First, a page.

The last three paragraphs of this article were inadvertently deleted from the version that appeared in the June 17 print edition. The CV regrets the error.
Several clerks at the Mineral Department of Vehicles Select addressed the town council at their June 14 meeting, asking members to reconsider increasing their salaries to reflect the work they do.
Council approved a six percent pay increase for all town employees in May that would go into effect on July 1. The average salary for the DMV clerks in Mineral is $12 an hour; a six percent increase would be $12.72 an hour. The DMV manager makes $15 an hour, which would increase to $15.90 in the new year.
“We’re making less than entry-level jobs in Louisa, including places like Sheetz and Domino’s, as well as similar localities,” said Shannon Hawkins, one of the clerks who spoke. “Even with the six percent increase, we will be well under other localities.”
Hawkins cited a salary study presented to the town council from their auditors, Robinson, Farmer, and Cox Associates which looked at five localities of similar size to Mineral: the towns of Amherst, Blackstone, Irvington and Louisa, as well as Cumberland County. Amherst, Blackstone and Cumberland County all have DMV Selects.
The study found that clerks in those DMVs made annual salaries ranging from $28,517 to $36,525. Mineral’s clerks’ annual salaries range between $24,450 and $27,747. The study found that the DMV manager position, with an annual salary of $31,200, is also underpaid in relation to those localities, where salaries range from $41,622 to $52,886.
The study went on to offer recommended salaries for the town employees, suggesting increasing the hourly rate for DMV clerks to an average salary of $14.77 per hour, with an recommended increase to $17.57 for the DMV manager.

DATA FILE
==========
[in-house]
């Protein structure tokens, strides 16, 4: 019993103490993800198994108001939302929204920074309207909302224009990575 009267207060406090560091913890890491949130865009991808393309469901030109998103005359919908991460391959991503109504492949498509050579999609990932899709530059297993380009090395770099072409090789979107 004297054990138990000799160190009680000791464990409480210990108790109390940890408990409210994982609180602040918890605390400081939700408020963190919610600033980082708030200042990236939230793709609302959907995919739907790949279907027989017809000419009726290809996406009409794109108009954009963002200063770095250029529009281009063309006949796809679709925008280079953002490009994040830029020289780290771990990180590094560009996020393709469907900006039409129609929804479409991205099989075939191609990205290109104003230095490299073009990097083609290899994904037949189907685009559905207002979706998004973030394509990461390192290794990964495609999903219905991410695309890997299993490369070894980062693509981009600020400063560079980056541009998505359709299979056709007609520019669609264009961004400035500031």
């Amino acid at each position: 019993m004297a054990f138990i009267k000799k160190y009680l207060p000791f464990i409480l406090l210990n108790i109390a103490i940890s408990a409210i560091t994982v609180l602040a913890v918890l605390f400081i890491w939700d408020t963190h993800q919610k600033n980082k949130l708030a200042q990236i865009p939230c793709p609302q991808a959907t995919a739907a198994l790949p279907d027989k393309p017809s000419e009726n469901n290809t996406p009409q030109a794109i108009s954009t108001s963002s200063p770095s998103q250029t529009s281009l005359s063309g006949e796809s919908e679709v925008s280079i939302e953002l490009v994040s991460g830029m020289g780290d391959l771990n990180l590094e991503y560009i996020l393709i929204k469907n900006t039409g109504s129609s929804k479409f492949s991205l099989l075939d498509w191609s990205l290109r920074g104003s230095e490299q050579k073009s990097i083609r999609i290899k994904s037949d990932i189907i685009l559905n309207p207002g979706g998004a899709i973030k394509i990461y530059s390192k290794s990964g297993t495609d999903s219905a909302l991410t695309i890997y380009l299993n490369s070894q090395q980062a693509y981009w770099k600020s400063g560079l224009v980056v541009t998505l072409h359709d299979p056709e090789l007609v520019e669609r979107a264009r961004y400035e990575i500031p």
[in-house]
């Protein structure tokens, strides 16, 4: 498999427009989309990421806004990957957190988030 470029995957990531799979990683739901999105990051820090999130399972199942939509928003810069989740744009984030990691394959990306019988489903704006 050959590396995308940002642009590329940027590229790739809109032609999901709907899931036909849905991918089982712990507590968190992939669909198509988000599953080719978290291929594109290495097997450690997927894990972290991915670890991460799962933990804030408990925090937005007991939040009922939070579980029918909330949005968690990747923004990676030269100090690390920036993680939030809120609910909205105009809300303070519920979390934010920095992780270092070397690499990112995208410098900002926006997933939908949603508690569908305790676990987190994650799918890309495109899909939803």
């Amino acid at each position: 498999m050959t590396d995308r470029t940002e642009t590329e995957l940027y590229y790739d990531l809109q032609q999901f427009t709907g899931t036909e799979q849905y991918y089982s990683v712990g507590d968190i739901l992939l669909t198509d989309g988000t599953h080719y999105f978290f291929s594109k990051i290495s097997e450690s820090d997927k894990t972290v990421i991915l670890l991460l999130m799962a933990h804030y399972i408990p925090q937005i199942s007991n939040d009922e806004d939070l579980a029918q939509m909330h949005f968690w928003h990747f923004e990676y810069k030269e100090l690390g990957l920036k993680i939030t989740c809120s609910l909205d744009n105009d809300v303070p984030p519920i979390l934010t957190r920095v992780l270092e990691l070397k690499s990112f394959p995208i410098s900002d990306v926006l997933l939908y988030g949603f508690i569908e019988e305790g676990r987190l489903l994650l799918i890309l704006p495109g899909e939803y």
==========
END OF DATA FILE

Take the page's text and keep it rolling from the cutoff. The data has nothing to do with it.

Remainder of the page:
In addition to concerns over salary, Hawkins raised the issue of the long hours that clerks are working. With full-service DMVs throughout Virginia operating on an appointment basis, the Mineral DMV Select has seen an increase in the number of people coming through, many of them coming from outside Louisa County. The town has moved up the deadline to be in line several times over the past few months, with current policy that people must be in line by 2 p.m. in order to conduct business that day. Even with that cutoff, staff still have late afternoons finishing their work.
“People are getting in line at 4:30 in the morning, so by the time we open at 8:30, we’re already three or four hours behind,” said Kathy Byers, who has worked part-time at the DMV for 12 years.
Both Hawkins and Byers raised concerns over security as an increase in traffic through the DMV has led to an increase in encounters with angry and frustrated customers, fueled in part by the long waits in line.
“It’s very scary, dealing with the amount of people and money that we do with no security,” Hawkins said. “We try to give [the customers] the best we can, but we still have people who leave here cussing us.”
Aside from interactions with disgruntled customers, the constant flow of people through the DMV has led to a stressful environment for employees.
“We have people standing in front of us all day,” Byers said. “When one person leaves, another person is right there.”
She said the combination of these factors has resulted in a large number of employees resigning, including one who handed in their two weeks’ notice on Monday morning. Byers estimates that, in 12 years working at the DMV, at least 12 employees have left, many for better-paying jobs.
“That’s a big turnover for such a small place,” she said.
Dr. William Thomas presented council with a pay scale that would start town employees at $15 an hour, with salary increases based on years of experience. No action was taken on the pay scale, or to offer any increase in salary for employees beyond the six percent raise previously approved. Council did vote to approve a $600 bonus for all town employees, to be paid on June 25 from surplus DMV revenue. The motion passed 4-1, with Ed Kube voting against.
Tommy Runnett made a motion that council review the salary study and, upon receiving the auditors’ recommended updates to job descriptions, to take action on changes to employee salaries on or before the council’s Nov. 8 meeting. He said he wanted to make sure the issue didn’t get “swept under the rug.”
The motion passed 3-2, with Runnett, Kube, and Roy “Snake” McGehee voting in favor.